Mr. Birrell: I don't know, Your Honor, but Congress didn't make that finding.
Chief Justice Rehnquist: It's a very candid answer.
Unknown Speaker: [Laughter]
Justice Breyer: Where... where does this... I mean, I've asked you this before, but I'm not sure.
Where does this jury finding thing come from?
It's quite interesting.
But... but where... I mean, suppose that Congress passed a statute under the Patent Clause criminalizing certain conduct in respect to patent, and at the border there might be an... a question of whether it does or does not fall within the Patent Clause, that particular criminal behavior.
But I wouldn't jump from that fact that you'd have a legal argument it's outside the Patent Clause to the conclusion that therefore a jury has to find in every patent crime... a jury has to find that it is within the clause.
I'd have thought that was a question for the judge, not the jury.
So you've been emphasizing the contrary idea, and where do you get it from?
Mr. Birrell: Well, in the... in the... in Your Honor's Patent Clause hypothetical, that is a case where the Court would... or the Congress would have a... an enumerated regulatory power.
This is... this is a different thing.
Justice Scalia: Well, it has the Commerce Clause power.
I... I don't understand your reliance on Lopez.
You just said just... just as Lopez was bad, whether or not there... Lopez was... was bad because it was not commerce, which is a judgment that this Court will make, whether it's commerce or not, but once it is commerce, you're in a different ball park.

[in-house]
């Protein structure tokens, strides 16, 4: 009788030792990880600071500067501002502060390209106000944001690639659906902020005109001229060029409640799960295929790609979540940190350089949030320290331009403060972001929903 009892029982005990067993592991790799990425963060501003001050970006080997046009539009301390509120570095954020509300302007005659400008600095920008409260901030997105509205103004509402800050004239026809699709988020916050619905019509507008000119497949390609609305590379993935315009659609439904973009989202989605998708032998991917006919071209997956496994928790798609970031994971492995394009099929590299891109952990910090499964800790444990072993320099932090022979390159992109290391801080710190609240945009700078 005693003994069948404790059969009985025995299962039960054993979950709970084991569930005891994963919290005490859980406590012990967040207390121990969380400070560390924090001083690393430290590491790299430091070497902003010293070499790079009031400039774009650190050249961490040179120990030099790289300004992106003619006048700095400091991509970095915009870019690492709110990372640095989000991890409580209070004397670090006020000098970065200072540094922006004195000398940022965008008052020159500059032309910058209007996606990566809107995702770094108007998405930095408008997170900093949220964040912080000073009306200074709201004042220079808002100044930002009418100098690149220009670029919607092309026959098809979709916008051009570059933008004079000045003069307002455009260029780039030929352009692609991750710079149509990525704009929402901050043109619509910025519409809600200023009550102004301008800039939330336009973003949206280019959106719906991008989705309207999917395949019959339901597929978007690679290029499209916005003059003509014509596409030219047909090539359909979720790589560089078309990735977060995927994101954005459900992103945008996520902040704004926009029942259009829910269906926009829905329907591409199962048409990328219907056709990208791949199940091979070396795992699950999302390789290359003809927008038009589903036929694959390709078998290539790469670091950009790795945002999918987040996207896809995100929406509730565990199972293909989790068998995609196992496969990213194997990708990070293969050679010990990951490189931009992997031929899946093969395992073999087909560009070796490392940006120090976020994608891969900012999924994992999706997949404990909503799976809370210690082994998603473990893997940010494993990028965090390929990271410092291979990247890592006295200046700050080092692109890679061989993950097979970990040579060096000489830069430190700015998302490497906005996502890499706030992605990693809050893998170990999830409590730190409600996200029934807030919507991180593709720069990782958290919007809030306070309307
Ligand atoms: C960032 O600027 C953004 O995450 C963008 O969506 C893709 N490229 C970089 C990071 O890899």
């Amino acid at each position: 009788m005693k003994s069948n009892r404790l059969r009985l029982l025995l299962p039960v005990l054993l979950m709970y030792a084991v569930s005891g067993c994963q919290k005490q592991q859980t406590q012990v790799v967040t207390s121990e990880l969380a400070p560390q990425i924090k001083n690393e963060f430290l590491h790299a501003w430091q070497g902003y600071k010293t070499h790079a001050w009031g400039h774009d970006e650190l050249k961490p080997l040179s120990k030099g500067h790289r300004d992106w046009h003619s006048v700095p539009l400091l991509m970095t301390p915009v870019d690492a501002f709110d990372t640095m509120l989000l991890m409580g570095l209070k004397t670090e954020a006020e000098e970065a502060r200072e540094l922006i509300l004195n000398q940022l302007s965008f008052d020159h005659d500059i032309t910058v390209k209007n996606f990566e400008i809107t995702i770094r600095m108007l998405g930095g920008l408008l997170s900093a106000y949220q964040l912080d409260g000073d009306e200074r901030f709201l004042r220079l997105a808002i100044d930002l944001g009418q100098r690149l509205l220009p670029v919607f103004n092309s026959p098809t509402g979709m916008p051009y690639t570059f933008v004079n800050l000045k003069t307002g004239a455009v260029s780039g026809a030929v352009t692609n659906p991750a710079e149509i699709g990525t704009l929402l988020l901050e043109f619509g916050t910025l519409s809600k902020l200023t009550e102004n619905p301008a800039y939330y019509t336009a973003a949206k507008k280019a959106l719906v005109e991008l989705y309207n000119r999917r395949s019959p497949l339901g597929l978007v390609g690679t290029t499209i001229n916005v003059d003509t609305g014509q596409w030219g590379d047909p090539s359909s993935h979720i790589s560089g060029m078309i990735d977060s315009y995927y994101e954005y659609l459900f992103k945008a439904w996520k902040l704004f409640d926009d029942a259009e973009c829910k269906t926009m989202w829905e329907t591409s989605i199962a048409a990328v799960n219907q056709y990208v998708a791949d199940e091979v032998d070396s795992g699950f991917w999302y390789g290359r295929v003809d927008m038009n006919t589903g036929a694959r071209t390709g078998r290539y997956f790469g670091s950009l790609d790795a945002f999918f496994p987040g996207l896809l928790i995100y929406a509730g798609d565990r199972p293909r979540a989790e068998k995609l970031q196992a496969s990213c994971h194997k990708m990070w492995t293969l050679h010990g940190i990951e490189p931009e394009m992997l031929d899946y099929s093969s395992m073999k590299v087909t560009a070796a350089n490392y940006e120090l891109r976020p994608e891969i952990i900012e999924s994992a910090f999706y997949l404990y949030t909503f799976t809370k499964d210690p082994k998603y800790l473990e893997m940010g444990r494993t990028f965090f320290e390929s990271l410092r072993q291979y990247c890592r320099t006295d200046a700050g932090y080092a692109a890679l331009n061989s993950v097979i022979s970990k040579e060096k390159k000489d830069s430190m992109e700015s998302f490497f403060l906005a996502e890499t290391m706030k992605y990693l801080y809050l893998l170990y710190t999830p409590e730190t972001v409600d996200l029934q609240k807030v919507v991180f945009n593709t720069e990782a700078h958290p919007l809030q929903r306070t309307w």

Once it is commerce, we assume it's interstate commerce, and that explains, you know, a whole bunch of our cases, such as our loan-sharking cases.
So Lopez has nothing to do with this case.
Lopez was not commerce.
Now, you... you may argue that... that bribery is not commerce although loan-sharking is, but I'm not sure how strong an argument that is.
Mr. Birrell: --This case is like Lopez because the way I read Lopez... I mean, I understand your point about whether the conduct in Lopez was commerce conduct or not, but the way I'm reading Lopez is that the point is that when you're on the... the fringes of the power, commerce power in that case, that there needs to be a... an element where the jury would find in each case that there was a connection between the exercised power of Congress and the conduct.
So in our case--
Justice Scalia: You think there is such a... such a connection with loan-sharking, good, old, local, you know, break-your-knees loan-sharking.
It's not... not an interstate thing.
Mr. Birrell: --Well, you've... you've told me that... that the Court has said that there is, and I... I accept that.
Justice Kennedy: That's United States v. Perez.
We took a very expansive view of the Commerce Clause.
And it was pretty much of a local transaction in... in the case, but the Court pointed out, you know, the ripple effect that all commercial transactions have.
Mr. Birrell: Well, I would return to my point that I think that if the Congress can create Commerce Clause jurisdiction by spending money and Congress is entitled to spend money under the Constitution anywhere it deems it important for the general welfare, then what would naturally follow, it seems to me, is the general police power that the Constitution denies to the Federal Government.
It seems to me to be an inescapable chain of reasoning that will get us there.
Justice Ginsburg: Have any local law enforcement offices complained about the Federal presence?